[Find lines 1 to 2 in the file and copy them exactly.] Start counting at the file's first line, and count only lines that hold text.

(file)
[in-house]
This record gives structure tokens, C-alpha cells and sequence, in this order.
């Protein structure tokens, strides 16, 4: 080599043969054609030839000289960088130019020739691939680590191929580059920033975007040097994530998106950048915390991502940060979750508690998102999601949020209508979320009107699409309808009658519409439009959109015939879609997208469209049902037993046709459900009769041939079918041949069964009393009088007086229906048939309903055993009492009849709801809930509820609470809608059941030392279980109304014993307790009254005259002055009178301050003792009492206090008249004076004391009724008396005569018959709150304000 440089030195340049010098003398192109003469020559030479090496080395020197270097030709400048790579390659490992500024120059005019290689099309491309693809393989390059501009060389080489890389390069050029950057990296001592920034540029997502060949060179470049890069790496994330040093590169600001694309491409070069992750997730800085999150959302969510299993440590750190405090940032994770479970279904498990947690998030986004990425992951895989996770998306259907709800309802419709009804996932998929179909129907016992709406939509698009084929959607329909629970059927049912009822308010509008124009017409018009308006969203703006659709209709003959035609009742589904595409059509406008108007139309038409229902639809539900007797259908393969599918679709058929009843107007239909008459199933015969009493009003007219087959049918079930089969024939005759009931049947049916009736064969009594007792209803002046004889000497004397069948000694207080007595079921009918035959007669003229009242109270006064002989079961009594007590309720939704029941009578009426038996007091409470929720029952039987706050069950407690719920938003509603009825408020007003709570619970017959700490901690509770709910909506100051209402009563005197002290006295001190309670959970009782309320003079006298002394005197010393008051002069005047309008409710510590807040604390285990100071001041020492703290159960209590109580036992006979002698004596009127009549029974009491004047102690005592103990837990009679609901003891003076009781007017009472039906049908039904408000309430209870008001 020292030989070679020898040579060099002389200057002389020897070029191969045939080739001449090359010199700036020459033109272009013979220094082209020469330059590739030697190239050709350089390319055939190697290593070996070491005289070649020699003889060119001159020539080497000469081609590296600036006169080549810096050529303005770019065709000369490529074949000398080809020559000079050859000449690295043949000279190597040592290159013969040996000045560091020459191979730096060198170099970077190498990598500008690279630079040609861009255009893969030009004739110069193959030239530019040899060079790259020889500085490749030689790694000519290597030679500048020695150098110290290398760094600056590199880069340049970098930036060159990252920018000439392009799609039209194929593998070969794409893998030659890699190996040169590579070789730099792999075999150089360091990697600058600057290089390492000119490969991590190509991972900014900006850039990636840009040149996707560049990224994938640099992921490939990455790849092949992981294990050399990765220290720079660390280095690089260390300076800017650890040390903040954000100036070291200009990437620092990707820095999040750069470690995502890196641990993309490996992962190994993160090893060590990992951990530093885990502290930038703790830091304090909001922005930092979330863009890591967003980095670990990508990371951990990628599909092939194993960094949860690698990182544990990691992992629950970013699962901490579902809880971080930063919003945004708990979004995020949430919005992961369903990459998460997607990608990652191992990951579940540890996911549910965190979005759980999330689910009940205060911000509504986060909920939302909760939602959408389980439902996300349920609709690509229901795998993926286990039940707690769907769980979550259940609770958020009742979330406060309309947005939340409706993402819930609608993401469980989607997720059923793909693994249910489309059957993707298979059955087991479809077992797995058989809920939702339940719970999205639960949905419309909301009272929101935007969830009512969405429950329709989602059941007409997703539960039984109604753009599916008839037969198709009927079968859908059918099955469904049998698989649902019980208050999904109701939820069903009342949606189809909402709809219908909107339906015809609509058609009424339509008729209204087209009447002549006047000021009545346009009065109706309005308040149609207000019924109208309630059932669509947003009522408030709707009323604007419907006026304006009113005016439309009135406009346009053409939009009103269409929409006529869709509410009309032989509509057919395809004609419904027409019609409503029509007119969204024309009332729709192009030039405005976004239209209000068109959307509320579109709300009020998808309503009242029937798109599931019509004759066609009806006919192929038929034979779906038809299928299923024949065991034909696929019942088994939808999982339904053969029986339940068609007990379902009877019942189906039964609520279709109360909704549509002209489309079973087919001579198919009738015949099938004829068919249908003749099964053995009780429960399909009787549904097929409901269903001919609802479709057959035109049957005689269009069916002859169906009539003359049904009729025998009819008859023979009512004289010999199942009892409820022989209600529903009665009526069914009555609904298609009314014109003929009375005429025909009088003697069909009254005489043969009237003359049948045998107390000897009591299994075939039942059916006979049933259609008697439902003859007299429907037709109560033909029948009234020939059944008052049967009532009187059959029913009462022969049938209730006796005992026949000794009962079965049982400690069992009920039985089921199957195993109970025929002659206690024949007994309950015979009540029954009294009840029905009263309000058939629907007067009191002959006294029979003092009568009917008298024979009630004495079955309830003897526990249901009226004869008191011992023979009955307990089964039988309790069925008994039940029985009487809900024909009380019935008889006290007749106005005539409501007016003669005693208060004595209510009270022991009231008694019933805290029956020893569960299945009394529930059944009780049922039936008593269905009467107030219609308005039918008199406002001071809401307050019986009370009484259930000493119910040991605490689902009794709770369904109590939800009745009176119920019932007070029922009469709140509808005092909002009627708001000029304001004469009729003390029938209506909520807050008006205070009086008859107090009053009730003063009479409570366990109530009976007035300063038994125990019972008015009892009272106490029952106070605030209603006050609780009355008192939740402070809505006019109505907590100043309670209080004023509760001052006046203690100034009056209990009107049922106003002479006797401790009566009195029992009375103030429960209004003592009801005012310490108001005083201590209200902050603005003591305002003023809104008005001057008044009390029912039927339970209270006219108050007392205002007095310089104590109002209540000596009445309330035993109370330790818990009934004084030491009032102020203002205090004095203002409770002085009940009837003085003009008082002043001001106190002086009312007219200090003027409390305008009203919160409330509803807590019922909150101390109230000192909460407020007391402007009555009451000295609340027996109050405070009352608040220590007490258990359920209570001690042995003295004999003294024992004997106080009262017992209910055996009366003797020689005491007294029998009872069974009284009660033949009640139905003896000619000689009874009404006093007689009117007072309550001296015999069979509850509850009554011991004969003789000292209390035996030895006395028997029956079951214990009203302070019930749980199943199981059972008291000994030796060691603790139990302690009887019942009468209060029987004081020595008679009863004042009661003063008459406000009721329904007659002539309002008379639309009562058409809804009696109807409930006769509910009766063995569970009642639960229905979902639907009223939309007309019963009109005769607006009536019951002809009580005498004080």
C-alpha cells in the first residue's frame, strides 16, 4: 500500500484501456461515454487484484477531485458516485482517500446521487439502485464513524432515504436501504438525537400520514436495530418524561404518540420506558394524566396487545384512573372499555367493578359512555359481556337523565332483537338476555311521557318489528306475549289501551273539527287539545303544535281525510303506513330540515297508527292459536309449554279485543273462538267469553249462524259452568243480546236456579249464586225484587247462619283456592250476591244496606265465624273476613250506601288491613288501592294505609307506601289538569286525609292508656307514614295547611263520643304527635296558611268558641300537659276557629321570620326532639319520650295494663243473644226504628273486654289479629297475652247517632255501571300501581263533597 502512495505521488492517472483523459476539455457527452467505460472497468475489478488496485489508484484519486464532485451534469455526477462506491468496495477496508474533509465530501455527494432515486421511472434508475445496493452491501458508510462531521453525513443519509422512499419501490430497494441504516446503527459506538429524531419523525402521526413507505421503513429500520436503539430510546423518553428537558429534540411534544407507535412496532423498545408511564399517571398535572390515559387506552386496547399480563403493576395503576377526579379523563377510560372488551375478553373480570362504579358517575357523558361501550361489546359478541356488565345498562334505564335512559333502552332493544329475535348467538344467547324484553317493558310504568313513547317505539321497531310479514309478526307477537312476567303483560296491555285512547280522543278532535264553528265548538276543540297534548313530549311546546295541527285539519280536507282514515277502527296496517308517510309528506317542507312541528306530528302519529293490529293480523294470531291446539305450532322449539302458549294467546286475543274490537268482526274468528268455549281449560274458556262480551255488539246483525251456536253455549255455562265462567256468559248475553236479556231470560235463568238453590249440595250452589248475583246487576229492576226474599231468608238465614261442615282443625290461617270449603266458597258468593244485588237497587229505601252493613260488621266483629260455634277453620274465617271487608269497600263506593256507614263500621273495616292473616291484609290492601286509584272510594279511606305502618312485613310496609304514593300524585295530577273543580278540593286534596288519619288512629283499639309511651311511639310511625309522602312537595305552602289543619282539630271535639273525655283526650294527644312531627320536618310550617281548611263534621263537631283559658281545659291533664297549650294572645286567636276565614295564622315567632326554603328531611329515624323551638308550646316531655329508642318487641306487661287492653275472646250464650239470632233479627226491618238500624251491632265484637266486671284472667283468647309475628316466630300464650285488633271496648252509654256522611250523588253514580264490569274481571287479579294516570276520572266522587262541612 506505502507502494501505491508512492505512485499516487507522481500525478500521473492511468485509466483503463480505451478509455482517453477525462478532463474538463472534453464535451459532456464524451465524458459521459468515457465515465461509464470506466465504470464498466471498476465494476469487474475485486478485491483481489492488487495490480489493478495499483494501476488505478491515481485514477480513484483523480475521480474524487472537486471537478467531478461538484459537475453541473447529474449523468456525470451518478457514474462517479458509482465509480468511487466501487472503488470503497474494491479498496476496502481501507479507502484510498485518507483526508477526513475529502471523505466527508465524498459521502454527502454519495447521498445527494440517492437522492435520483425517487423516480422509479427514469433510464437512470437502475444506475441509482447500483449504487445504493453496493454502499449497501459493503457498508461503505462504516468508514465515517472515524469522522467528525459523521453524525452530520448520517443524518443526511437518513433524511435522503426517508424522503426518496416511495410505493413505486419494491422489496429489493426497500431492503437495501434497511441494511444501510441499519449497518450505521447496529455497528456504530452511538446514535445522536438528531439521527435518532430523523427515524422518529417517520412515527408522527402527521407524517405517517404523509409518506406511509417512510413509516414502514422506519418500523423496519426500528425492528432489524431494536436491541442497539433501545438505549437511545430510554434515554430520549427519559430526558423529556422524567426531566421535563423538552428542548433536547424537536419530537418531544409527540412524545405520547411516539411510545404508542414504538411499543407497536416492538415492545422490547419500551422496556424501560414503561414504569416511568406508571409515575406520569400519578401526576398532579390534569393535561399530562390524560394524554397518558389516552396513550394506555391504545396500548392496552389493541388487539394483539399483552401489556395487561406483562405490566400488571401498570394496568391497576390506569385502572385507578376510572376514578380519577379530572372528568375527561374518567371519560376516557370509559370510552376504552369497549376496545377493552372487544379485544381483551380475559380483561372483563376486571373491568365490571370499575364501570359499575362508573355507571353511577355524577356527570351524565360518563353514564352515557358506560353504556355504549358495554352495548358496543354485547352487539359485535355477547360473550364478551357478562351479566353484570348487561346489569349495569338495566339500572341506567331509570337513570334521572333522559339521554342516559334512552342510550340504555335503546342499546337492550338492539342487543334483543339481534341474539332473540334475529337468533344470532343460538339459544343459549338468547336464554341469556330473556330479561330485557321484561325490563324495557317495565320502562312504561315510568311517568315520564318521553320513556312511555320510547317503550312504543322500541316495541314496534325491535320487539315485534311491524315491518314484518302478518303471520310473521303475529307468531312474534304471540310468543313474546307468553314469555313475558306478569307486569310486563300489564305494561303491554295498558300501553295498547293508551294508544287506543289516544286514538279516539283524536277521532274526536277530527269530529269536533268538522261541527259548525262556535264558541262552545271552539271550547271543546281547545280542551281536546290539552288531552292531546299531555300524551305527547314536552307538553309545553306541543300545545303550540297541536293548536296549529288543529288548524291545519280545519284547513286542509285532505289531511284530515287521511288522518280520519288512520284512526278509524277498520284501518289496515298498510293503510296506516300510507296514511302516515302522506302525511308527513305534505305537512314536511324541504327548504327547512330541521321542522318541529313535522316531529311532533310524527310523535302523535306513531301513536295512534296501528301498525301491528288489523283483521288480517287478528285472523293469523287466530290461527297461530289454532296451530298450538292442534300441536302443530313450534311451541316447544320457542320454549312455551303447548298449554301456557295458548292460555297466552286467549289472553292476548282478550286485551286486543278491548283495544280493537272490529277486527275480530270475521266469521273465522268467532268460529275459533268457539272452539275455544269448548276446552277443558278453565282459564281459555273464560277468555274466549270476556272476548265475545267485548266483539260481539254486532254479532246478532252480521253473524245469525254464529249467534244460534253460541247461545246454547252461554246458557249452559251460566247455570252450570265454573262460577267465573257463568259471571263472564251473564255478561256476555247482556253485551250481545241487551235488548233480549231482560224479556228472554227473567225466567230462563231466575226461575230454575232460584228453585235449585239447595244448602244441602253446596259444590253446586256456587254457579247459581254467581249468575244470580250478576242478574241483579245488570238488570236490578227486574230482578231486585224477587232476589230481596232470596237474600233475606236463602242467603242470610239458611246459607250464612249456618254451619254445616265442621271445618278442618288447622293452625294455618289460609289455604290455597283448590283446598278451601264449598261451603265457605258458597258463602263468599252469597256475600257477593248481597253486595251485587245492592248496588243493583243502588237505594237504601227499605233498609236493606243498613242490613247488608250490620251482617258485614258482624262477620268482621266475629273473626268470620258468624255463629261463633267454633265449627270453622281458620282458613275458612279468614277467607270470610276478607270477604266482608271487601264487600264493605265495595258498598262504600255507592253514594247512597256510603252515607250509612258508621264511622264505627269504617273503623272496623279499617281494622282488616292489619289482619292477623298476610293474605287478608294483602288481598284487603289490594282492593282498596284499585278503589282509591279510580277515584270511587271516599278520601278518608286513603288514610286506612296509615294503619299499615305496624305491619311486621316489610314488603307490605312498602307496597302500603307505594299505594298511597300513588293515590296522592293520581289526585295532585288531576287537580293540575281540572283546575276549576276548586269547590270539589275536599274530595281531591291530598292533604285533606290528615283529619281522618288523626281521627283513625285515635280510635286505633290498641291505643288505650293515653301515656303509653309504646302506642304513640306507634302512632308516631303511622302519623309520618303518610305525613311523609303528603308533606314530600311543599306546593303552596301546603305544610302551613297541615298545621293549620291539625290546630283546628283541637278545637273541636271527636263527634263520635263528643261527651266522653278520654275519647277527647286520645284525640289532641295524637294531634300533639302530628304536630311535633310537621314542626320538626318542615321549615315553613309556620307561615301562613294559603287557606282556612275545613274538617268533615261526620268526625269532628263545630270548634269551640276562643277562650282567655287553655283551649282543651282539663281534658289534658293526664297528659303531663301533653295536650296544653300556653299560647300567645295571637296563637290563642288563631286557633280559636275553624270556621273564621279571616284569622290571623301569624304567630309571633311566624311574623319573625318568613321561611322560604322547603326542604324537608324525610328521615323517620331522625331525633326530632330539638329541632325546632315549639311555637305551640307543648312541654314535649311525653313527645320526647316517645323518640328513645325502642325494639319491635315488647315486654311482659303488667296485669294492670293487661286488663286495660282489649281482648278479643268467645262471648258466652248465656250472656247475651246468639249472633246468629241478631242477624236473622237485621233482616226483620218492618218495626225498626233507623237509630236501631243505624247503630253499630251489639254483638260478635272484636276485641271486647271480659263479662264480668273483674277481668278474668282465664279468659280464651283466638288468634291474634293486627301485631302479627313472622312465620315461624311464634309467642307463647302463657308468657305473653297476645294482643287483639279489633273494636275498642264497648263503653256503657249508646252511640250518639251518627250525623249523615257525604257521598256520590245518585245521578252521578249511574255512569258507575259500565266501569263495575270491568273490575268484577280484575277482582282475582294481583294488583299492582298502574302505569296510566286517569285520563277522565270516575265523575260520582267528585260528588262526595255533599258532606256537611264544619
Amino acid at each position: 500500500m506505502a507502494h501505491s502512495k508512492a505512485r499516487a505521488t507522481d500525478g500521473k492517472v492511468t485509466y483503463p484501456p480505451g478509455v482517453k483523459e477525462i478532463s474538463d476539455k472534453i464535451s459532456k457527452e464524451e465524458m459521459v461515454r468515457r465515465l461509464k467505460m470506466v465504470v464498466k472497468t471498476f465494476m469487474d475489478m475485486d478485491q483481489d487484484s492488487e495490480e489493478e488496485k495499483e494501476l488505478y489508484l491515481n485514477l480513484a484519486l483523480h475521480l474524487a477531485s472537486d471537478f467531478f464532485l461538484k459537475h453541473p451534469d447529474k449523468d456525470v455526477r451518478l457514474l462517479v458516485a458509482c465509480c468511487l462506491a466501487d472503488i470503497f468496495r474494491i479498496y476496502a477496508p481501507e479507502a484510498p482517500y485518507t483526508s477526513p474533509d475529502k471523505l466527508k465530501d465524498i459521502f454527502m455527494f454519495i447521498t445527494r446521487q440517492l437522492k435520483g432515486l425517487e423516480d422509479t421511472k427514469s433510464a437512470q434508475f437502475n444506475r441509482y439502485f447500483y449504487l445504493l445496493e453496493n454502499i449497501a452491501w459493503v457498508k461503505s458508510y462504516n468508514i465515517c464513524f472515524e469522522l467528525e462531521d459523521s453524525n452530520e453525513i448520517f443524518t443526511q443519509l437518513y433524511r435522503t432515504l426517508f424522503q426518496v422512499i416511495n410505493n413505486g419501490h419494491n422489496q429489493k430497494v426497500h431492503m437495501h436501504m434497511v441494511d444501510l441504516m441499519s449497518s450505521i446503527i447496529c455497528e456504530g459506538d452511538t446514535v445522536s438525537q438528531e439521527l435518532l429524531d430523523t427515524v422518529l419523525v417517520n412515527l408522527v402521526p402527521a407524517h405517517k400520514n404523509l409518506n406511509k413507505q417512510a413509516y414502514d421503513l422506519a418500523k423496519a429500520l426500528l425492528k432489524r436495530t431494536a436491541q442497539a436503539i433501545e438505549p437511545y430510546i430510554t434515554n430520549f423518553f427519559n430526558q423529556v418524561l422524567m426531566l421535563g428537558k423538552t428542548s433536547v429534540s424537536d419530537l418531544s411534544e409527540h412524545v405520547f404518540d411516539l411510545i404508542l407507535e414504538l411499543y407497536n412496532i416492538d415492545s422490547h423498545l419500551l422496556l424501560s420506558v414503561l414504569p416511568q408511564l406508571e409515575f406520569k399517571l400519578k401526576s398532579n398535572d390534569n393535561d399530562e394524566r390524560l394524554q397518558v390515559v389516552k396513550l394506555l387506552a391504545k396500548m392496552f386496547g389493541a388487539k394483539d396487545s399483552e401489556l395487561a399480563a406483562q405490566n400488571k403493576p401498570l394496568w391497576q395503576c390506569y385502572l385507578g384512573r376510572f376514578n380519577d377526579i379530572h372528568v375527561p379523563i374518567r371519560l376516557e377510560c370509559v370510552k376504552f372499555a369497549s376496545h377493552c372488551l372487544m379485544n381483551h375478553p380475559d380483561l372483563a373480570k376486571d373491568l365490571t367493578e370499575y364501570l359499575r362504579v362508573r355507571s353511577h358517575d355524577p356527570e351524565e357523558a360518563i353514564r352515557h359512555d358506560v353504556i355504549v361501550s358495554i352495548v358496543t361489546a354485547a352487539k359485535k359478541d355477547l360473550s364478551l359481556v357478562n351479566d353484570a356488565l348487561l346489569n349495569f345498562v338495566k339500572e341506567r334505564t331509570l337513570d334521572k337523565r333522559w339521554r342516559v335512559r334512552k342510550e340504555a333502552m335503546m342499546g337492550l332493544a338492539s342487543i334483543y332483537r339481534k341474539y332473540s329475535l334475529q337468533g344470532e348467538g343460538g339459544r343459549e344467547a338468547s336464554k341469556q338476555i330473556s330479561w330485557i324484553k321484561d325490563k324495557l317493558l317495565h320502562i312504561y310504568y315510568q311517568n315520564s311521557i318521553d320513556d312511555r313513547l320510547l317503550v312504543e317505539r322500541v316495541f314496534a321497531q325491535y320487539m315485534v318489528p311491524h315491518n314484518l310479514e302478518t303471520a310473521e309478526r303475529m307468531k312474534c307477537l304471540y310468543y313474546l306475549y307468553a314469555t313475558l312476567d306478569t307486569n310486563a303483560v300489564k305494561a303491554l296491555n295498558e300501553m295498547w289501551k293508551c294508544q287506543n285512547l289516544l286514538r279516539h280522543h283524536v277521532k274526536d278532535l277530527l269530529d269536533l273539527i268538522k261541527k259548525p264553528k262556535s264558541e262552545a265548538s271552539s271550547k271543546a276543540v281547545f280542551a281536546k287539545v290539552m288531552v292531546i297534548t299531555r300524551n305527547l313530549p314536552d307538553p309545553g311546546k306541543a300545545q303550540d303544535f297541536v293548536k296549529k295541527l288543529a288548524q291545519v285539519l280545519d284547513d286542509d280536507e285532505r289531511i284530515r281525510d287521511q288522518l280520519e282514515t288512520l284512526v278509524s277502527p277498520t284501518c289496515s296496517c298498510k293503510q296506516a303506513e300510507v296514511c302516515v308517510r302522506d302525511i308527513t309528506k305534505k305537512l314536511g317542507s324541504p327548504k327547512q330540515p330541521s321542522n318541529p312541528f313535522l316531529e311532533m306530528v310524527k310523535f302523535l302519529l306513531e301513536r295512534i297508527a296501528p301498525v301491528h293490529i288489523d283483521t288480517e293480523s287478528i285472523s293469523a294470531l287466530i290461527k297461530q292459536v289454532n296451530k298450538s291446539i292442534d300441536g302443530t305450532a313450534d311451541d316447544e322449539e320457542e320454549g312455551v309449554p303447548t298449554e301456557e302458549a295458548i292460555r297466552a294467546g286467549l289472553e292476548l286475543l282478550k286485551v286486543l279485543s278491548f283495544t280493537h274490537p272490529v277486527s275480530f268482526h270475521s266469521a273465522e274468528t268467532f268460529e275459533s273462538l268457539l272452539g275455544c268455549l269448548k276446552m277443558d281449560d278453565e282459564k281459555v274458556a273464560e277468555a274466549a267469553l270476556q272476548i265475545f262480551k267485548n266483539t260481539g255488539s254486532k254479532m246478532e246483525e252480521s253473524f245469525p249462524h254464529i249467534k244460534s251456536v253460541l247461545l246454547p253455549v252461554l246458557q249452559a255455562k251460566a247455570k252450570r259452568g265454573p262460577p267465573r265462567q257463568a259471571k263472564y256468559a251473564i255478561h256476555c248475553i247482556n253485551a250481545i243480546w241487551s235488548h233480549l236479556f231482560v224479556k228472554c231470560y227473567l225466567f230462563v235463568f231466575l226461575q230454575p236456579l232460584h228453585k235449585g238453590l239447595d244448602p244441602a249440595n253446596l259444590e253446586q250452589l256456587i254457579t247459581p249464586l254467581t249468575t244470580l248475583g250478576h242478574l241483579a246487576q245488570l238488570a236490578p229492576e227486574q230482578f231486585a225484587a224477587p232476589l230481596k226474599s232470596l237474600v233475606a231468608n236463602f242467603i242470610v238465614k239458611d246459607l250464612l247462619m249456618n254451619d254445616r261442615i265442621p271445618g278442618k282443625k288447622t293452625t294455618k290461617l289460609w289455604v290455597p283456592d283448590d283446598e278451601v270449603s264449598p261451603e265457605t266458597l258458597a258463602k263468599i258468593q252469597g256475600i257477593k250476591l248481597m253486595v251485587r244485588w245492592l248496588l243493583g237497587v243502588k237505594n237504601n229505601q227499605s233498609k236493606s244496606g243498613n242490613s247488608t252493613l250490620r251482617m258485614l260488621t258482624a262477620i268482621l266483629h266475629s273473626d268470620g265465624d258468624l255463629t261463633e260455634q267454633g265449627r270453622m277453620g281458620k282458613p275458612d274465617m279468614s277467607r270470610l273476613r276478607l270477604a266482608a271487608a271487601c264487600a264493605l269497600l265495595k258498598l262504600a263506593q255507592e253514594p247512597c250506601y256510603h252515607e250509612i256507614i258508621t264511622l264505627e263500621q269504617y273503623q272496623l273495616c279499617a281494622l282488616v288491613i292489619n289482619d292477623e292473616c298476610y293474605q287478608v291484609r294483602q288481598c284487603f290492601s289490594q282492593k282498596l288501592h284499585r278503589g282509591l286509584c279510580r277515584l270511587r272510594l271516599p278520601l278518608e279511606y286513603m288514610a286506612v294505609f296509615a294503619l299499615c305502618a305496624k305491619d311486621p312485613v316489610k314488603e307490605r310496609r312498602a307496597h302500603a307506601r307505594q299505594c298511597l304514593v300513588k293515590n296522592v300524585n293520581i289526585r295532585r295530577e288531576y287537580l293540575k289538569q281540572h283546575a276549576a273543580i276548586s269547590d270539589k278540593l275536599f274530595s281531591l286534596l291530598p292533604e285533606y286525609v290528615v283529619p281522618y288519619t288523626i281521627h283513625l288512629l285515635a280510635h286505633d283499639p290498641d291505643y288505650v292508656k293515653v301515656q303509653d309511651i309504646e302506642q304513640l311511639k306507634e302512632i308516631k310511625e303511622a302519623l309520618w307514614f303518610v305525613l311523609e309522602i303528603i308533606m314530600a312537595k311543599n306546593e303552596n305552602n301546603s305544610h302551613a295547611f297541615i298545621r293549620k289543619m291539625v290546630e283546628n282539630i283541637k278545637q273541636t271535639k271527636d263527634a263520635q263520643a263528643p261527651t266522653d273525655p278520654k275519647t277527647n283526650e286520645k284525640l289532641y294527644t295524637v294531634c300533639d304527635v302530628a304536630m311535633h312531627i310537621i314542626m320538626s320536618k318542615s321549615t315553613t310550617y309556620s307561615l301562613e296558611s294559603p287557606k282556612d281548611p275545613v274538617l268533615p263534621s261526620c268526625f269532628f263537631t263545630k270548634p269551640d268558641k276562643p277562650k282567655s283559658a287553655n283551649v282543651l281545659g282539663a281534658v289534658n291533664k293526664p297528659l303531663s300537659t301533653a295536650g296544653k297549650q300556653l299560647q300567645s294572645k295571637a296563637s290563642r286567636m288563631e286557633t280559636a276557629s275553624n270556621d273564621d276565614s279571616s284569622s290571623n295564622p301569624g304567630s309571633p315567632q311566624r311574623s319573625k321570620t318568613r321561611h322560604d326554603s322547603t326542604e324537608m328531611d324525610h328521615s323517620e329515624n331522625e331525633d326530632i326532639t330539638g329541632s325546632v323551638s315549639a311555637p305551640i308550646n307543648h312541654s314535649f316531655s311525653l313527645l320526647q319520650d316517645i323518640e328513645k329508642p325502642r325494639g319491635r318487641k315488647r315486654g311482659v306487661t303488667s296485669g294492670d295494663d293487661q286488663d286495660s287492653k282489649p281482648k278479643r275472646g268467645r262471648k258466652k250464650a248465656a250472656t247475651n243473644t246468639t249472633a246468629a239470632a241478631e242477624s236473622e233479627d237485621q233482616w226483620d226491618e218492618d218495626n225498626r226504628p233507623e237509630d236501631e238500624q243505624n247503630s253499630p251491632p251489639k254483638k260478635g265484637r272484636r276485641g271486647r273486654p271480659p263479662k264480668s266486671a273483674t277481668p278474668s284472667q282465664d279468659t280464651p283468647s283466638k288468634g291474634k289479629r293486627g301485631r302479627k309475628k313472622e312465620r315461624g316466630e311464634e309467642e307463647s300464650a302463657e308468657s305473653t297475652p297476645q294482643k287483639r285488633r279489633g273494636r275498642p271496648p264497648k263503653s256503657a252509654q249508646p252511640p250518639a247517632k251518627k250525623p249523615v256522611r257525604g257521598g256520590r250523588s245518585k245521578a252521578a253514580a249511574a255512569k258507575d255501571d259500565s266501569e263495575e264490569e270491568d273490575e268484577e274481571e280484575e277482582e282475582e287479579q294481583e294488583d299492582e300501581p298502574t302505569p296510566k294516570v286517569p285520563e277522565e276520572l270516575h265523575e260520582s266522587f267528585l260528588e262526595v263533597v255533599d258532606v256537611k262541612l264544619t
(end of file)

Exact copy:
[in-house]
This record gives structure tokens, C-alpha cells and sequence, in this order.